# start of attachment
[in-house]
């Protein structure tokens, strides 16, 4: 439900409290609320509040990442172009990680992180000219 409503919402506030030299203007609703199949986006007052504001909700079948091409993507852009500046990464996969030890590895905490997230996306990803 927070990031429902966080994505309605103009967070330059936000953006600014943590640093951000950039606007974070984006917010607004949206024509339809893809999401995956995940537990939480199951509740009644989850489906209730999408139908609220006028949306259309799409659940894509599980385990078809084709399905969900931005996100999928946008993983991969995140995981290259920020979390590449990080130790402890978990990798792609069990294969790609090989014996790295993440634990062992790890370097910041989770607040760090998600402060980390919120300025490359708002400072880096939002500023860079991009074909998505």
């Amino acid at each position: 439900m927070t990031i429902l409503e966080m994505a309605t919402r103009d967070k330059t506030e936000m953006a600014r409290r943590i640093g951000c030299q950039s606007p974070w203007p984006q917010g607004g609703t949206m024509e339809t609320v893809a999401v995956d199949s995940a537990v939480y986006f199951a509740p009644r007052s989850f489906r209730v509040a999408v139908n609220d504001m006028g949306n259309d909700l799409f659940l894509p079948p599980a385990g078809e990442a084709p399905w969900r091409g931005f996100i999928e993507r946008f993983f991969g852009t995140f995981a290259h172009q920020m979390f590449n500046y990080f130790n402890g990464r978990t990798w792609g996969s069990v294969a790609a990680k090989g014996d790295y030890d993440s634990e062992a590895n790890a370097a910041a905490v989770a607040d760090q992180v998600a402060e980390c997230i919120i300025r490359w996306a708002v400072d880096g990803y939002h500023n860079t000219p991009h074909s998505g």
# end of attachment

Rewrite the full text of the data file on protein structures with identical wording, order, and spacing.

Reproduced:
[in-house]
């Protein structure tokens, strides 16, 4: 439900409290609320509040990442172009990680992180000219 409503919402506030030299203007609703199949986006007052504001909700079948091409993507852009500046990464996969030890590895905490997230996306990803 927070990031429902966080994505309605103009967070330059936000953006600014943590640093951000950039606007974070984006917010607004949206024509339809893809999401995956995940537990939480199951509740009644989850489906209730999408139908609220006028949306259309799409659940894509599980385990078809084709399905969900931005996100999928946008993983991969995140995981290259920020979390590449990080130790402890978990990798792609069990294969790609090989014996790295993440634990062992790890370097910041989770607040760090998600402060980390919120300025490359708002400072880096939002500023860079991009074909998505």
């Amino acid at each position: 439900m927070t990031i429902l409503e966080m994505a309605t919402r103009d967070k330059t506030e936000m953006a600014r409290r943590i640093g951000c030299q950039s606007p974070w203007p984006q917010g607004g609703t949206m024509e339809t609320v893809a999401v995956d199949s995940a537990v939480y986006f199951a509740p009644r007052s989850f489906r209730v509040a999408v139908n609220d504001m006028g949306n259309d909700l799409f659940l894509p079948p599980a385990g078809e990442a084709p399905w969900r091409g931005f996100i999928e993507r946008f993983f991969g852009t995140f995981a290259h172009q920020m979390f590449n500046y990080f130790n402890g990464r978990t990798w792609g996969s069990v294969a790609a990680k090989g014996d790295y030890d993440s634990e062992a590895n790890a370097a910041a905490v989770a607040d760090q992180v998600a402060e980390c997230i919120i300025r490359w996306a708002v400072d880096g990803y939002h500023n860079t000219p991009h074909s998505g």